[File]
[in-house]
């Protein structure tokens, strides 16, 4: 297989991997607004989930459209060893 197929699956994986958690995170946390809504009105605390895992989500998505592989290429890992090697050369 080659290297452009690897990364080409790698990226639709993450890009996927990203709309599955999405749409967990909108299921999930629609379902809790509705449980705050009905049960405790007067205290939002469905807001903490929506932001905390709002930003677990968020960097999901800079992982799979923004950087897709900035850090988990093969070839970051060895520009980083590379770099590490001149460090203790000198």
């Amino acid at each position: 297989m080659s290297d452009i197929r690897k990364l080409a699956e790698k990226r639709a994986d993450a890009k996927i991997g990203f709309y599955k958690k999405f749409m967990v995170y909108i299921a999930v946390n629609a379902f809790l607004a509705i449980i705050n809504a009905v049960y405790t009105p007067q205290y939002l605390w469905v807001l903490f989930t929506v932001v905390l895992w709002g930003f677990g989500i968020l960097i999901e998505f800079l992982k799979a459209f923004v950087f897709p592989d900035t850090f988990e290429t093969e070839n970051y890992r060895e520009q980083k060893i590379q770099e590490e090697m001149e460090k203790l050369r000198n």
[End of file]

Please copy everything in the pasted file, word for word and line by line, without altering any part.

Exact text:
[in-house]
């Protein structure tokens, strides 16, 4: 297989991997607004989930459209060893 197929699956994986958690995170946390809504009105605390895992989500998505592989290429890992090697050369 080659290297452009690897990364080409790698990226639709993450890009996927990203709309599955999405749409967990909108299921999930629609379902809790509705449980705050009905049960405790007067205290939002469905807001903490929506932001905390709002930003677990968020960097999901800079992982799979923004950087897709900035850090988990093969070839970051060895520009980083590379770099590490001149460090203790000198």
């Amino acid at each position: 297989m080659s290297d452009i197929r690897k990364l080409a699956e790698k990226r639709a994986d993450a890009k996927i991997g990203f709309y599955k958690k999405f749409m967990v995170y909108i299921a999930v946390n629609a379902f809790l607004a509705i449980i705050n809504a009905v049960y405790t009105p007067q205290y939002l605390w469905v807001l903490f989930t929506v932001v905390l895992w709002g930003f677990g989500i968020l960097i999901e998505f800079l992982k799979a459209f923004v950087f897709p592989d900035t850090f988990e290429t093969e070839n970051y890992r060895e520009q980083k060893i590379q770099e590490e090697m001149e460090k203790l050369r000198n």